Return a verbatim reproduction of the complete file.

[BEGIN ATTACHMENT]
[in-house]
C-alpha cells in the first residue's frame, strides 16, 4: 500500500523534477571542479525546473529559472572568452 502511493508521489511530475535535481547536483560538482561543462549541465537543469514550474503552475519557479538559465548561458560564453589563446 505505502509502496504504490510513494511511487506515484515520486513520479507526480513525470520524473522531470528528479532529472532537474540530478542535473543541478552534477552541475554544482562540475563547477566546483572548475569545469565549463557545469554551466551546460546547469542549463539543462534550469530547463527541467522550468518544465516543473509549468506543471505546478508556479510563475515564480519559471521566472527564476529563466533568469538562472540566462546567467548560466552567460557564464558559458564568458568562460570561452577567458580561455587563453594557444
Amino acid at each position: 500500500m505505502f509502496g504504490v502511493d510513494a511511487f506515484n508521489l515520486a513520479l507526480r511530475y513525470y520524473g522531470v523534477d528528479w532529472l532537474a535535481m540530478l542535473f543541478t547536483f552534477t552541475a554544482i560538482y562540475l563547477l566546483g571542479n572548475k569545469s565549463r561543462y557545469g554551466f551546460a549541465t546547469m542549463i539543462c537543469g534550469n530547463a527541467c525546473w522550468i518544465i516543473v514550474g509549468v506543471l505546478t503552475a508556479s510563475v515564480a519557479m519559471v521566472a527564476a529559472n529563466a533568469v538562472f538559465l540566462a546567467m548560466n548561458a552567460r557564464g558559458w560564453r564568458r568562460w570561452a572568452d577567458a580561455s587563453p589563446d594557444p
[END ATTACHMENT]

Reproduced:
[in-house]
C-alpha cells in the first residue's frame, strides 16, 4: 500500500523534477571542479525546473529559472572568452 502511493508521489511530475535535481547536483560538482561543462549541465537543469514550474503552475519557479538559465548561458560564453589563446 505505502509502496504504490510513494511511487506515484515520486513520479507526480513525470520524473522531470528528479532529472532537474540530478542535473543541478552534477552541475554544482562540475563547477566546483572548475569545469565549463557545469554551466551546460546547469542549463539543462534550469530547463527541467522550468518544465516543473509549468506543471505546478508556479510563475515564480519559471521566472527564476529563466533568469538562472540566462546567467548560466552567460557564464558559458564568458568562460570561452577567458580561455587563453594557444
Amino acid at each position: 500500500m505505502f509502496g504504490v502511493d510513494a511511487f506515484n508521489l515520486a513520479l507526480r511530475y513525470y520524473g522531470v523534477d528528479w532529472l532537474a535535481m540530478l542535473f543541478t547536483f552534477t552541475a554544482i560538482y562540475l563547477l566546483g571542479n572548475k569545469s565549463r561543462y557545469g554551466f551546460a549541465t546547469m542549463i539543462c537543469g534550469n530547463a527541467c525546473w522550468i518544465i516543473v514550474g509549468v506543471l505546478t503552475a508556479s510563475v515564480a519557479m519559471v521566472a527564476a529559472n529563466a533568469v538562472f538559465l540566462a546567467m548560466n548561458a552567460r557564464g558559458w560564453r564568458r568562460w570561452a572568452d577567458a580561455s587563453p589563446d594557444p